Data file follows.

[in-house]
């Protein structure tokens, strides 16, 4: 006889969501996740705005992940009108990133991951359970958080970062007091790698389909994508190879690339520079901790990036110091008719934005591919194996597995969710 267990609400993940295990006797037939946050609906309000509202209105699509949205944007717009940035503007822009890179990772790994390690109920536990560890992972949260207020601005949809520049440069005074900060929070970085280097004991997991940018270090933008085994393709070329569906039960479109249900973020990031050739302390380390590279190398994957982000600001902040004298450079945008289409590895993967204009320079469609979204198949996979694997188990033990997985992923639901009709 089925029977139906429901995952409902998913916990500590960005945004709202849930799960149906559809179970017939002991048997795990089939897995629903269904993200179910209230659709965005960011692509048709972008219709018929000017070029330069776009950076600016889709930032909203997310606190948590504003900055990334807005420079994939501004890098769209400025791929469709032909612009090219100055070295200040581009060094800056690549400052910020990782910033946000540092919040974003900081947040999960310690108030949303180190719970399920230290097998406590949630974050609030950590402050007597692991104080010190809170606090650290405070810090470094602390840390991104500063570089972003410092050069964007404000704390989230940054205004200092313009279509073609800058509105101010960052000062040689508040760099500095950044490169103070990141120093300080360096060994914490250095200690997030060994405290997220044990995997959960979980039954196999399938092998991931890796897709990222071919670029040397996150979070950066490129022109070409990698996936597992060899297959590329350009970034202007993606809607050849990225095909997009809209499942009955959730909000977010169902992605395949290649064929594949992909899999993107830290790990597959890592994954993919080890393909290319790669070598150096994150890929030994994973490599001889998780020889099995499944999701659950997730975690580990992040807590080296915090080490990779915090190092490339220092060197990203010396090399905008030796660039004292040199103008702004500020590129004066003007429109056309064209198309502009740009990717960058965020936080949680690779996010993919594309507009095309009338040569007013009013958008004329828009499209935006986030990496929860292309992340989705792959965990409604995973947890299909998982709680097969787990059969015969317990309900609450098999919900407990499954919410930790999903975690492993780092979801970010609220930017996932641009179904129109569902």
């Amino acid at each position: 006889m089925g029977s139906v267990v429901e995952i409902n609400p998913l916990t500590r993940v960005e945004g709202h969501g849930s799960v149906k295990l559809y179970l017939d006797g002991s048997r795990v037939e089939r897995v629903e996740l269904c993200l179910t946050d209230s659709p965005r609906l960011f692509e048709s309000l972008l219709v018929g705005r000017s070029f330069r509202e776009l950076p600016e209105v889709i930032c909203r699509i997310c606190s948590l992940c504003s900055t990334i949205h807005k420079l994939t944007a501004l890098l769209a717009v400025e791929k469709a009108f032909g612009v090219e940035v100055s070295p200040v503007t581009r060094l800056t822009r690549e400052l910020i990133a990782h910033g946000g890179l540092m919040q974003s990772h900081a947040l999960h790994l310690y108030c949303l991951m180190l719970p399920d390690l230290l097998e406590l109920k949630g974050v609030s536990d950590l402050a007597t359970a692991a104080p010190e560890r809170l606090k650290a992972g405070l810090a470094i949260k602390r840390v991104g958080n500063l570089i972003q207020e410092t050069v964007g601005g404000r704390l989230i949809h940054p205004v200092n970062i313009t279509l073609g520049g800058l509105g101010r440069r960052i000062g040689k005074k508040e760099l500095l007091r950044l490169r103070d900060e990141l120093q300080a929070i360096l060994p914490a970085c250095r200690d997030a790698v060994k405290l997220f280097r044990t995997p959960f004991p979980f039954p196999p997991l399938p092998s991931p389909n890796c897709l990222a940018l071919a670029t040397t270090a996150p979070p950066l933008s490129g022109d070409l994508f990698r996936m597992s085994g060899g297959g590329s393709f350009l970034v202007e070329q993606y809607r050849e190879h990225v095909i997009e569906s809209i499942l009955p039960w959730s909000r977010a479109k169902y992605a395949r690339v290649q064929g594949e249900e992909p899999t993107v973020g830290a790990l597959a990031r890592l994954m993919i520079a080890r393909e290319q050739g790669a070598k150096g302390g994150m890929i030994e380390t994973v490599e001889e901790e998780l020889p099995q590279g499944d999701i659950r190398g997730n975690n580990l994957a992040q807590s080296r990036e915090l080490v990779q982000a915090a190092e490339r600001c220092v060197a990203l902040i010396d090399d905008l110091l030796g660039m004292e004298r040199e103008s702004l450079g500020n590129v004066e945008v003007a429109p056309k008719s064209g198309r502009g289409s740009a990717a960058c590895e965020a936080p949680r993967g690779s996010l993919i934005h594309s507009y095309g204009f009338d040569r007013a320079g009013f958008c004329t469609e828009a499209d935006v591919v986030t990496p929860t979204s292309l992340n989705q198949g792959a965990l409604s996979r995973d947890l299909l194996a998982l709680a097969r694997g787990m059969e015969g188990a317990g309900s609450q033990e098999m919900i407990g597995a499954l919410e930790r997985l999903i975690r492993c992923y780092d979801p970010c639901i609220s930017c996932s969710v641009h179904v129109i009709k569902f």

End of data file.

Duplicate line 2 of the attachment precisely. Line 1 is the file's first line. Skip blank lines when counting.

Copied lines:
């Protein structure tokens, strides 16, 4: 006889969501996740705005992940009108990133991951359970958080970062007091790698389909994508190879690339520079901790990036110091008719934005591919194996597995969710 267990609400993940295990006797037939946050609906309000509202209105699509949205944007717009940035503007822009890179990772790994390690109920536990560890992972949260207020601005949809520049440069005074900060929070970085280097004991997991940018270090933008085994393709070329569906039960479109249900973020990031050739302390380390590279190398994957982000600001902040004298450079945008289409590895993967204009320079469609979204198949996979694997188990033990997985992923639901009709 089925029977139906429901995952409902998913916990500590960005945004709202849930799960149906559809179970017939002991048997795990089939897995629903269904993200179910209230659709965005960011692509048709972008219709018929000017070029330069776009950076600016889709930032909203997310606190948590504003900055990334807005420079994939501004890098769209400025791929469709032909612009090219100055070295200040581009060094800056690549400052910020990782910033946000540092919040974003900081947040999960310690108030949303180190719970399920230290097998406590949630974050609030950590402050007597692991104080010190809170606090650290405070810090470094602390840390991104500063570089972003410092050069964007404000704390989230940054205004200092313009279509073609800058509105101010960052000062040689508040760099500095950044490169103070990141120093300080360096060994914490250095200690997030060994405290997220044990995997959960979980039954196999399938092998991931890796897709990222071919670029040397996150979070950066490129022109070409990698996936597992060899297959590329350009970034202007993606809607050849990225095909997009809209499942009955959730909000977010169902992605395949290649064929594949992909899999993107830290790990597959890592994954993919080890393909290319790669070598150096994150890929030994994973490599001889998780020889099995499944999701659950997730975690580990992040807590080296915090080490990779915090190092490339220092060197990203010396090399905008030796660039004292040199103008702004500020590129004066003007429109056309064209198309502009740009990717960058965020936080949680690779996010993919594309507009095309009338040569007013009013958008004329828009499209935006986030990496929860292309992340989705792959965990409604995973947890299909998982709680097969787990059969015969317990309900609450098999919900407990499954919410930790999903975690492993780092979801970010609220930017996932641009179904129109569902």